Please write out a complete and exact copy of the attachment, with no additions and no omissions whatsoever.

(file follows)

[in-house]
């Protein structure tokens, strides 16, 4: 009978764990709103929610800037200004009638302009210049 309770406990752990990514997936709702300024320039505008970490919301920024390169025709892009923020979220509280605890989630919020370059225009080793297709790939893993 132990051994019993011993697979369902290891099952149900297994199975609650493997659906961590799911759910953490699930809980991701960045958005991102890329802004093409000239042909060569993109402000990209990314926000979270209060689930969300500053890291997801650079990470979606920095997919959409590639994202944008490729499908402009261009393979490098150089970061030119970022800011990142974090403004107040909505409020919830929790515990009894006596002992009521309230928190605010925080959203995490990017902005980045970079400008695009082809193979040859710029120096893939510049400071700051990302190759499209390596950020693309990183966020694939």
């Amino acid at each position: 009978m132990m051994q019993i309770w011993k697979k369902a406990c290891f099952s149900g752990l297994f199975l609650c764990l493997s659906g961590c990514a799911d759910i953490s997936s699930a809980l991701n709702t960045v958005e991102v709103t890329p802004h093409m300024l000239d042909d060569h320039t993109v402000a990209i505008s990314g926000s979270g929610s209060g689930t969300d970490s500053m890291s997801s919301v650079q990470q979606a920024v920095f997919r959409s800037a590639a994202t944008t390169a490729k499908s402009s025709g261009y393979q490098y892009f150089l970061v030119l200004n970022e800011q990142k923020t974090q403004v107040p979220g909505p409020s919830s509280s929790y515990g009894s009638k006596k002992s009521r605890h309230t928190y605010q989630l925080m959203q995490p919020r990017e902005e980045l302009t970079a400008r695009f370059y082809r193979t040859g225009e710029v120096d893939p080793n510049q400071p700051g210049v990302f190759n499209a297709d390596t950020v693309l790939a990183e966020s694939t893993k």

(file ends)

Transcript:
[in-house]
């Protein structure tokens, strides 16, 4: 009978764990709103929610800037200004009638302009210049 309770406990752990990514997936709702300024320039505008970490919301920024390169025709892009923020979220509280605890989630919020370059225009080793297709790939893993 132990051994019993011993697979369902290891099952149900297994199975609650493997659906961590799911759910953490699930809980991701960045958005991102890329802004093409000239042909060569993109402000990209990314926000979270209060689930969300500053890291997801650079990470979606920095997919959409590639994202944008490729499908402009261009393979490098150089970061030119970022800011990142974090403004107040909505409020919830929790515990009894006596002992009521309230928190605010925080959203995490990017902005980045970079400008695009082809193979040859710029120096893939510049400071700051990302190759499209390596950020693309990183966020694939």
């Amino acid at each position: 009978m132990m051994q019993i309770w011993k697979k369902a406990c290891f099952s149900g752990l297994f199975l609650c764990l493997s659906g961590c990514a799911d759910i953490s997936s699930a809980l991701n709702t960045v958005e991102v709103t890329p802004h093409m300024l000239d042909d060569h320039t993109v402000a990209i505008s990314g926000s979270g929610s209060g689930t969300d970490s500053m890291s997801s919301v650079q990470q979606a920024v920095f997919r959409s800037a590639a994202t944008t390169a490729k499908s402009s025709g261009y393979q490098y892009f150089l970061v030119l200004n970022e800011q990142k923020t974090q403004v107040p979220g909505p409020s919830s509280s929790y515990g009894s009638k006596k002992s009521r605890h309230t928190y605010q989630l925080m959203q995490p919020r990017e902005e980045l302009t970079a400008r695009f370059y082809r193979t040859g225009e710029v120096d893939p080793n510049q400071p700051g210049v990302f190759n499209a297709d390596t950020v693309l790939a990183e966020s694939t893993k």